7.          A portal vein between the lobules – inter-lobular –   lobular to the lobule, on the circumference, + distributed within the lobule; hepatic vein begins in the centre of lobule with hepatic duct –   intralobular; emerges + called sublobular.


8    Catarrh of bladder is noticed by pain in the region of the bladder, or at orifice of urethra, frequent calls, constant disposition, desire to make water; fever, furred tongue: high colored, sometimes alkaline urine: flakes of epithelium or pus may be dischgd [sic] – or mucous – + albumen will there be found.


9.  Glycerine is the basis of all fats; is in combination in them with oleaic, eleaic, margaric or Stearic acid.  Is very sweet.


H. F. McSherry

Asst Surgeon U.S.N.

Sept. 4th 1863


Delirium Tremens:


Delirium Tremens, is a disease peculiar to drunkards, or those who use, or abuse alcoholic liquors.  The disease is said to have been caused by opium and tobacco.


The symptoms are, at first, Slight; there is a nervous, agitated manner observed; with a restlessness, – a wild, wandering expression, –   which, if not controlled, soon passes into furious madness.  The patient becomes violent; can not sleep, and refuses to eat.  The skin is often covered with a cold clammy sweat; and death occurs from exhaustion.  There is no constant lesion observed after death:    there is commonly slight effusion into the ventricles, and I have seen, twice, marked opacity of the arachnoid.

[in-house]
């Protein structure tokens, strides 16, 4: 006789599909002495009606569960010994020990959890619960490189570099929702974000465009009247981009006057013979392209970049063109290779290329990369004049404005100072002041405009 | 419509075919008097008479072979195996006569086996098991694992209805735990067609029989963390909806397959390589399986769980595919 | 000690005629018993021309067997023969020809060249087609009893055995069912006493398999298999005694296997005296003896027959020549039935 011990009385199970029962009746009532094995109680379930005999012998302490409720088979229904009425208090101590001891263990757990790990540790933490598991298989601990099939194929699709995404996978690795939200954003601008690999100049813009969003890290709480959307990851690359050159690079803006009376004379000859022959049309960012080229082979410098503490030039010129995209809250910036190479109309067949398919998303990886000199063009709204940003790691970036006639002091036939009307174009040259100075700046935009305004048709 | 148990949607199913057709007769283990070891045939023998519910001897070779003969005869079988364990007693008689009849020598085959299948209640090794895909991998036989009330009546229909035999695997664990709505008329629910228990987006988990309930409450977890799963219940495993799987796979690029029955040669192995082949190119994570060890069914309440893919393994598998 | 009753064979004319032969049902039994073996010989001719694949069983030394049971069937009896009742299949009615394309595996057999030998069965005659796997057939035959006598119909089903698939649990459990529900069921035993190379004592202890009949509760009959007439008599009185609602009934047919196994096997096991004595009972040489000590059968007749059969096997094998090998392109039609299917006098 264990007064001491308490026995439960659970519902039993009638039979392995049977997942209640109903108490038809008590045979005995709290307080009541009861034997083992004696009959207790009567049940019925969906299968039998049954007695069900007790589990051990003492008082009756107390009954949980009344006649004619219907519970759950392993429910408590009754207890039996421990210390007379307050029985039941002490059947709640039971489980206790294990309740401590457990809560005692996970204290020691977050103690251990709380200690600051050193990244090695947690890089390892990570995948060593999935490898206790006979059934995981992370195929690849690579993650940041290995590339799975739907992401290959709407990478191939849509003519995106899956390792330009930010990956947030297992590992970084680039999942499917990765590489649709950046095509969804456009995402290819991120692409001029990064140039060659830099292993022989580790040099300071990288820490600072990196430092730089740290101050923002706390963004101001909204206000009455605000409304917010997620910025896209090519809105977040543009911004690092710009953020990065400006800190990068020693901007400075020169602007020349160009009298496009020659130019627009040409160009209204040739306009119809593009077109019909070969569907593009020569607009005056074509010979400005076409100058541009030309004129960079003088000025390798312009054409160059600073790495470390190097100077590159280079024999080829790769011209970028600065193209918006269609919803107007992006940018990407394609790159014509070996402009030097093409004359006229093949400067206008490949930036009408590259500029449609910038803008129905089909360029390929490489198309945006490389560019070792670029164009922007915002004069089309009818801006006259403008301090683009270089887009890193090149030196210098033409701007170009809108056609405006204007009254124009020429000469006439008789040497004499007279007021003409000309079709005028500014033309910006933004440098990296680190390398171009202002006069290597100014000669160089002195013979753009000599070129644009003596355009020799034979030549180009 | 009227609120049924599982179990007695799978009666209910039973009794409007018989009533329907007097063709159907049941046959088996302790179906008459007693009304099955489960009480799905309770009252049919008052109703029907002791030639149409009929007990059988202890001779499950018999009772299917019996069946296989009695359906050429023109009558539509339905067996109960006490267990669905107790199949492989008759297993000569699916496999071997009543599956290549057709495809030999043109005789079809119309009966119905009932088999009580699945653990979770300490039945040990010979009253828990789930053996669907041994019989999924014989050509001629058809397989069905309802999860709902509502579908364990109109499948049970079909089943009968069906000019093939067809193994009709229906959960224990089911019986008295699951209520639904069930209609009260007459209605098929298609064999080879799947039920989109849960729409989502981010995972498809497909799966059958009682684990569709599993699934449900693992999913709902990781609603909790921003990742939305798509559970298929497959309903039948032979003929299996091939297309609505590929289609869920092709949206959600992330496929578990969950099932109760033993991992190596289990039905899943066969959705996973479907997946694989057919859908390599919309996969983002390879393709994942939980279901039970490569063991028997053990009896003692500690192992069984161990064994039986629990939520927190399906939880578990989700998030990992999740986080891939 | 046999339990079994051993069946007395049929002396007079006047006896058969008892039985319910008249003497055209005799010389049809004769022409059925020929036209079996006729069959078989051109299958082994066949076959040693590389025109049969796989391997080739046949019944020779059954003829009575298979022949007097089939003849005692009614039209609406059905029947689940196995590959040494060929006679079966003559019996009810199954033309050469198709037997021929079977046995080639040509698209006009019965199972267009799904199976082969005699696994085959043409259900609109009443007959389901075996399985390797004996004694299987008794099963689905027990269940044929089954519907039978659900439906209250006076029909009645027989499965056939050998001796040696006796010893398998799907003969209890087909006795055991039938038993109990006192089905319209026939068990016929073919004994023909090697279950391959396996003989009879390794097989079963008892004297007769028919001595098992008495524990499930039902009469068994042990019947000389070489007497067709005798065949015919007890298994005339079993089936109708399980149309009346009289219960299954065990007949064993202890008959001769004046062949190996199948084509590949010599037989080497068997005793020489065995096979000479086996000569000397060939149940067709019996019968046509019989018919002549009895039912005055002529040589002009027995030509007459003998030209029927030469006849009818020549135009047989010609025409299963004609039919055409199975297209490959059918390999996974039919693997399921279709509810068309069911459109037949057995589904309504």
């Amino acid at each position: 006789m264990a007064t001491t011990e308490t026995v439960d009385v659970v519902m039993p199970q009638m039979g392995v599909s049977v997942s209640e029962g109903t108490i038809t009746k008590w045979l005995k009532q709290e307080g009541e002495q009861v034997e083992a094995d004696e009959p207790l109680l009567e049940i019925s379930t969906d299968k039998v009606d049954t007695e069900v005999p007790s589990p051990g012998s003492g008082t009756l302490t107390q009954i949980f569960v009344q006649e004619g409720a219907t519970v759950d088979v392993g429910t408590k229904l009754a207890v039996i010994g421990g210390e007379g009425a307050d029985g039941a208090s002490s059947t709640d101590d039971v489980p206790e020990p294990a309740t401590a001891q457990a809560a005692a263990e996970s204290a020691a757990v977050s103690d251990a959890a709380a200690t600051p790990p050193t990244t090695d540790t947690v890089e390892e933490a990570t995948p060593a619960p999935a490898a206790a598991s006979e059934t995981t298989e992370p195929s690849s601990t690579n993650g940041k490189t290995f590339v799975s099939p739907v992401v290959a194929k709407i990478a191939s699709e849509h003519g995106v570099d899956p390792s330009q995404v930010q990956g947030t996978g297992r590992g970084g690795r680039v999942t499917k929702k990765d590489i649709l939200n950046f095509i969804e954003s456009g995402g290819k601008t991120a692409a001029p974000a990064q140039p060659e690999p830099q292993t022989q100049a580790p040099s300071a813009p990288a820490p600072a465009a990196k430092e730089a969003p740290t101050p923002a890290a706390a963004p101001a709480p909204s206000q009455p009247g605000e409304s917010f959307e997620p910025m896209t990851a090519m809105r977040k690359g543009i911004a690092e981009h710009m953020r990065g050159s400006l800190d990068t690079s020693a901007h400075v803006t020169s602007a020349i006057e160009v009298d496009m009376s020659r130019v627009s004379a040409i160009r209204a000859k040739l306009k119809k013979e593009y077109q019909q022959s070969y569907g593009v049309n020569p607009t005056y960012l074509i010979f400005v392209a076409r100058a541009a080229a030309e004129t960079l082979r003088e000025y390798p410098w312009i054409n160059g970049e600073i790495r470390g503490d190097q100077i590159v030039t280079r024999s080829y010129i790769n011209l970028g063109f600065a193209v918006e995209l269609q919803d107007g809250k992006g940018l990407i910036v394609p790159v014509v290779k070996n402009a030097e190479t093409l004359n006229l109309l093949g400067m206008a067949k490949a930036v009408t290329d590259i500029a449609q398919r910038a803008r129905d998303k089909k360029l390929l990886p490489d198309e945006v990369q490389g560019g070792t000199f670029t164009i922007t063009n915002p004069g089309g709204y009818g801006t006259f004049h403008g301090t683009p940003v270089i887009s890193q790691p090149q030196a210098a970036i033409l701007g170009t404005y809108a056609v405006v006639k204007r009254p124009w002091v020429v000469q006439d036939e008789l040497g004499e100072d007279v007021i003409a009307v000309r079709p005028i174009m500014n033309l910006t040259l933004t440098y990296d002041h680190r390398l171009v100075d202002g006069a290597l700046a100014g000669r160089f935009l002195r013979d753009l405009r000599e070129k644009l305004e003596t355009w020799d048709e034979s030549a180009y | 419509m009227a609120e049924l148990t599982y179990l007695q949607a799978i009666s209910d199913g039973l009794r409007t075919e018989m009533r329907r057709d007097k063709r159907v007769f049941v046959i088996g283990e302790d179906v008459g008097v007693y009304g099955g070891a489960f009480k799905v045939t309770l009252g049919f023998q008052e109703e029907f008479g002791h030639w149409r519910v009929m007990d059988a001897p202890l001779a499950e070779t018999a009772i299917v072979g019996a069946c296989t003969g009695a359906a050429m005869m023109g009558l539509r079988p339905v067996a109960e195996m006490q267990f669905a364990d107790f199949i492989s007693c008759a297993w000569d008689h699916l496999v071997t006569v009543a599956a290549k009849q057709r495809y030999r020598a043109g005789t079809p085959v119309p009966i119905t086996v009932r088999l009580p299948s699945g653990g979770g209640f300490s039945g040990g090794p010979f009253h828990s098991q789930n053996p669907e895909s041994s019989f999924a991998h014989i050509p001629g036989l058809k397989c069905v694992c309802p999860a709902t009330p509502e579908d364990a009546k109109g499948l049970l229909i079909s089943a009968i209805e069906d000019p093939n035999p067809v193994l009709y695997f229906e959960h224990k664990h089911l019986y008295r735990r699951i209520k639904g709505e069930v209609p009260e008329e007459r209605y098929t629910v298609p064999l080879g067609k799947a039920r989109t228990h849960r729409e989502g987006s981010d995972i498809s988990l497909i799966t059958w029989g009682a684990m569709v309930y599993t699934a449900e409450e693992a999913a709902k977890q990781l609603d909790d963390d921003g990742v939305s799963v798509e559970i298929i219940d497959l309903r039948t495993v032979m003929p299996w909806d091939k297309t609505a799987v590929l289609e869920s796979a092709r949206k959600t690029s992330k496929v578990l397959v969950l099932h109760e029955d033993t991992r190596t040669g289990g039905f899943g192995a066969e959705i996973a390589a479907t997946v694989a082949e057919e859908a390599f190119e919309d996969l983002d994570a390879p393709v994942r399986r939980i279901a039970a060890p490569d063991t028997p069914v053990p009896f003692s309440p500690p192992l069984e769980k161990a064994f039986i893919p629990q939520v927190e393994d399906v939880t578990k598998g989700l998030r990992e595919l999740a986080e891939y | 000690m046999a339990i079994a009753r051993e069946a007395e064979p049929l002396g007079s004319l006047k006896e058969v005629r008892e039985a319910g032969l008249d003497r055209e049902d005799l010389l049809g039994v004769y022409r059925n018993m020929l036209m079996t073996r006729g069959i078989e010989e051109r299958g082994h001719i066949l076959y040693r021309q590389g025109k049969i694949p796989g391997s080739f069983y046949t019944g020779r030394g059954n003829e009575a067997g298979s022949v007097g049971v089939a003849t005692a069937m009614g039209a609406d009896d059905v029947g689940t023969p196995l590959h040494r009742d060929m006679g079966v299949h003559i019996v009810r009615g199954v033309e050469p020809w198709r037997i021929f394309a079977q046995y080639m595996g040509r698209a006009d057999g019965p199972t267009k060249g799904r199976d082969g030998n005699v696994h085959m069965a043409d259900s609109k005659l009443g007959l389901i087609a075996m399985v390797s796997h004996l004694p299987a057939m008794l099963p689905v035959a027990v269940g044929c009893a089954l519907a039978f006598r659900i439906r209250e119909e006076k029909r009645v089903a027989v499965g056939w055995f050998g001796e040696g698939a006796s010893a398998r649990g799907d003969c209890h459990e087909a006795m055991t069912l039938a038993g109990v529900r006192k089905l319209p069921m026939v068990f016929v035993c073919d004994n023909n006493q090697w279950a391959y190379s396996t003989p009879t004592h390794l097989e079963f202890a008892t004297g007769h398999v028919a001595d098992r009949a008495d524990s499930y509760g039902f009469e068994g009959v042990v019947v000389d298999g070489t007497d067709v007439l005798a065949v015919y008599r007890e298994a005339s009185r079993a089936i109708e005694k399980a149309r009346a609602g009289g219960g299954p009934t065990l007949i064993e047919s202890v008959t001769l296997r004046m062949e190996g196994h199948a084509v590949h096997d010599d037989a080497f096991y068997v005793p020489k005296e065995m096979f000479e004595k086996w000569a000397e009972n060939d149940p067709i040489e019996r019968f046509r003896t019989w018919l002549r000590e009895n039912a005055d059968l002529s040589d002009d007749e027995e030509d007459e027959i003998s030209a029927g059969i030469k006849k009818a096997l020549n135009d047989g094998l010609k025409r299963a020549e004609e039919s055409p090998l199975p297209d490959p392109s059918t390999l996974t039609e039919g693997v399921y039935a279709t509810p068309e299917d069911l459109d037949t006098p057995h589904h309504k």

The treatment consists in controlling irregular nervous action, and inducing sleep as early as possible.  Opium is mainly relied on for this purpose; it may be given combined with camphor; or the simply [sic] the Tinct. Opii Camph.  Morphia is a favorite form, of administering the narcotic.      It sometimes happens that enormous doses have been taken without good effect: and many writers think that death has frequently been caused by too large doses.  Chloroform or Ether may be used to induce quiet + Sleep; their effect is not as permanent as the effect of Opium.  Some persons are in the habit of prescribing the particular kind of liquor that the patient has been in the habit of using; – + this is followed, they tell us, by the happiest result.


It is advisable to get some food taken, as early as possible; as it is a sign of amendment where the appetite returns.  The disease is said to be caused by an abstinence from drink after having used it too freely.  The Reports of the Massachusetts General Hospital state, that every day the most inveterate drunkards are brought into the Wards, and that they do not find delirium to follow the sudden abstraction of the Stimulus.